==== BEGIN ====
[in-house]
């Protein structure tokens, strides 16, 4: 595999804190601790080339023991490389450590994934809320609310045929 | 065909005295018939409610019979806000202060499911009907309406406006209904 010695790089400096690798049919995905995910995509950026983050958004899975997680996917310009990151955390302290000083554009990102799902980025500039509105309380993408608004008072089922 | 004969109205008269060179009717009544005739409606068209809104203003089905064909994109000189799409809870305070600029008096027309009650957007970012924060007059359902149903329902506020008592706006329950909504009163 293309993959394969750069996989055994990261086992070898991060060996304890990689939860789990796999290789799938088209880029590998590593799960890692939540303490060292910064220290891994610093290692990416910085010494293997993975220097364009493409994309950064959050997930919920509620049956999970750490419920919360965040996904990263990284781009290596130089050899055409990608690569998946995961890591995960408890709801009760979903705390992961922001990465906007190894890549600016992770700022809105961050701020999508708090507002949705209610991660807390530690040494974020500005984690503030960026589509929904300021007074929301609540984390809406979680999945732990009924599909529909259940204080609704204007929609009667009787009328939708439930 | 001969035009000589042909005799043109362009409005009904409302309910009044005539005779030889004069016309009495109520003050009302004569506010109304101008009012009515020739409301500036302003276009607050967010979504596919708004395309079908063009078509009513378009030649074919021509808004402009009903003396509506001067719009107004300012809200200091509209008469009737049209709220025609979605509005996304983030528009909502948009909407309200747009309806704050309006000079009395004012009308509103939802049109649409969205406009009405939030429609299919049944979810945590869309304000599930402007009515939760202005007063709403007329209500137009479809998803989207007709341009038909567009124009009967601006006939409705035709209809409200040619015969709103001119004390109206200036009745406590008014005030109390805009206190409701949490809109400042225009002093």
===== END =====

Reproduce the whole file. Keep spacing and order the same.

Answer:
[in-house]
């Protein structure tokens, strides 16, 4: 595999804190601790080339023991490389450590994934809320609310045929 | 065909005295018939409610019979806000202060499911009907309406406006209904 010695790089400096690798049919995905995910995509950026983050958004899975997680996917310009990151955390302290000083554009990102799902980025500039509105309380993408608004008072089922 | 004969109205008269060179009717009544005739409606068209809104203003089905064909994109000189799409809870305070600029008096027309009650957007970012924060007059359902149903329902506020008592706006329950909504009163 293309993959394969750069996989055994990261086992070898991060060996304890990689939860789990796999290789799938088209880029590998590593799960890692939540303490060292910064220290891994610093290692990416910085010494293997993975220097364009493409994309950064959050997930919920509620049956999970750490419920919360965040996904990263990284781009290596130089050899055409990608690569998946995961890591995960408890709801009760979903705390992961922001990465906007190894890549600016992770700022809105961050701020999508708090507002949705209610991660807390530690040494974020500005984690503030960026589509929904300021007074929301609540984390809406979680999945732990009924599909529909259940204080609704204007929609009667009787009328939708439930 | 001969035009000589042909005799043109362009409005009904409302309910009044005539005779030889004069016309009495109520003050009302004569506010109304101008009012009515020739409301500036302003276009607050967010979504596919708004395309079908063009078509009513378009030649074919021509808004402009009903003396509506001067719009107004300012809200200091509209008469009737049209709220025609979605509005996304983030528009909502948009909407309200747009309806704050309006000079009395004012009308509103939802049109649409969205406009009405939030429609299919049944979810945590869309304000599930402007009515939760202005007063709403007329209500137009479809998803989207007709341009038909567009124009009967601006006939409705035709209809409200040619015969709103001119004390109206200036009745406590008014005030109390805009206190409701949490809109400042225009002093």